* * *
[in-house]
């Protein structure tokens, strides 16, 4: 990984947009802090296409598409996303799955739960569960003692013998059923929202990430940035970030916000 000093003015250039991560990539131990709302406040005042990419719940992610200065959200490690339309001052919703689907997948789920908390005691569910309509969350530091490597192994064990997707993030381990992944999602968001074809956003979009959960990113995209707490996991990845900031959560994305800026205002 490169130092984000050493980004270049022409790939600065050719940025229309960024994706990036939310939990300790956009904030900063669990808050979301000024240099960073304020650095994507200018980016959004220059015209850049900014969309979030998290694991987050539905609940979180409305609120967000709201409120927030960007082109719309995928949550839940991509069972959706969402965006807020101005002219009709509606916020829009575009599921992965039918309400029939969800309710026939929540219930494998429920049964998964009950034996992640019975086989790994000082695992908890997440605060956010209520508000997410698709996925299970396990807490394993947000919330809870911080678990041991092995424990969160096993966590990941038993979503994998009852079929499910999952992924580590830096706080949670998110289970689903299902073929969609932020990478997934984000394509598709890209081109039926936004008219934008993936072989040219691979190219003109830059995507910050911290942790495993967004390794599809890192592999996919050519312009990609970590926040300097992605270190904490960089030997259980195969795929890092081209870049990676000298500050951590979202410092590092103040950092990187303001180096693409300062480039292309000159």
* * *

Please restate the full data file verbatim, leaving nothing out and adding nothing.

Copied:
[in-house]
């Protein structure tokens, strides 16, 4: 990984947009802090296409598409996303799955739960569960003692013998059923929202990430940035970030916000 000093003015250039991560990539131990709302406040005042990419719940992610200065959200490690339309001052919703689907997948789920908390005691569910309509969350530091490597192994064990997707993030381990992944999602968001074809956003979009959960990113995209707490996991990845900031959560994305800026205002 490169130092984000050493980004270049022409790939600065050719940025229309960024994706990036939310939990300790956009904030900063669990808050979301000024240099960073304020650095994507200018980016959004220059015209850049900014969309979030998290694991987050539905609940979180409305609120967000709201409120927030960007082109719309995928949550839940991509069972959706969402965006807020101005002219009709509606916020829009575009599921992965039918309400029939969800309710026939929540219930494998429920049964998964009950034996992640019975086989790994000082695992908890997440605060956010209520508000997410698709996925299970396990807490394993947000919330809870911080678990041991092995424990969160096993966590990941038993979503994998009852079929499910999952992924580590830096706080949670998110289970689903299902073929969609932020990478997934984000394509598709890209081109039926936004008219934008993936072989040219691979190219003109830059995507910050911290942790495993967004390794599809890192592999996919050519312009990609970590926040300097992605270190904490960089030997259980195969795929890092081209870049990676000298500050951590979202410092590092103040950092990187303001180096693409300062480039292309000159």